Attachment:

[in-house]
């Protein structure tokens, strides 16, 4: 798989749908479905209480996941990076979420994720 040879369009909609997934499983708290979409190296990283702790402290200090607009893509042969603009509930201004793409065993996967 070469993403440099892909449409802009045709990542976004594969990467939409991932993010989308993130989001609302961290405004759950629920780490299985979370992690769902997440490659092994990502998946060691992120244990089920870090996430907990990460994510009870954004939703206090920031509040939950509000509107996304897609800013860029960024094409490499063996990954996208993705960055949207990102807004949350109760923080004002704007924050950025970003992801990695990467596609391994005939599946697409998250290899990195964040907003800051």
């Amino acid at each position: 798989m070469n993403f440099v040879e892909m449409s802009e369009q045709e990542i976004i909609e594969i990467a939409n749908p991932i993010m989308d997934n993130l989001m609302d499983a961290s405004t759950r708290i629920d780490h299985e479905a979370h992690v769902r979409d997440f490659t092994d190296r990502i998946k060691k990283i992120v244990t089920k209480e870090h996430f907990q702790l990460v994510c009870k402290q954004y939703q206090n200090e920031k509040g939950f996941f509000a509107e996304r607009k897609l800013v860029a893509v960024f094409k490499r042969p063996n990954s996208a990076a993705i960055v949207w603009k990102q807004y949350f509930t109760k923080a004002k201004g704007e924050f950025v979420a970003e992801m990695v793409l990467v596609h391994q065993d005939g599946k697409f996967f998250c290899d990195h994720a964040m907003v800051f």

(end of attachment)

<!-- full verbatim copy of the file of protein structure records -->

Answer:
[in-house]
């Protein structure tokens, strides 16, 4: 798989749908479905209480996941990076979420994720 040879369009909609997934499983708290979409190296990283702790402290200090607009893509042969603009509930201004793409065993996967 070469993403440099892909449409802009045709990542976004594969990467939409991932993010989308993130989001609302961290405004759950629920780490299985979370992690769902997440490659092994990502998946060691992120244990089920870090996430907990990460994510009870954004939703206090920031509040939950509000509107996304897609800013860029960024094409490499063996990954996208993705960055949207990102807004949350109760923080004002704007924050950025970003992801990695990467596609391994005939599946697409998250290899990195964040907003800051």
């Amino acid at each position: 798989m070469n993403f440099v040879e892909m449409s802009e369009q045709e990542i976004i909609e594969i990467a939409n749908p991932i993010m989308d997934n993130l989001m609302d499983a961290s405004t759950r708290i629920d780490h299985e479905a979370h992690v769902r979409d997440f490659t092994d190296r990502i998946k060691k990283i992120v244990t089920k209480e870090h996430f907990q702790l990460v994510c009870k402290q954004y939703q206090n200090e920031k509040g939950f996941f509000a509107e996304r607009k897609l800013v860029a893509v960024f094409k490499r042969p063996n990954s996208a990076a993705i960055v949207w603009k990102q807004y949350f509930t109760k923080a004002k201004g704007e924050f950025v979420a970003e992801m990695v793409l990467v596609h391994q065993d005939g599946k697409f996967f998250c290899d990195h994720a964040m907003v800051f």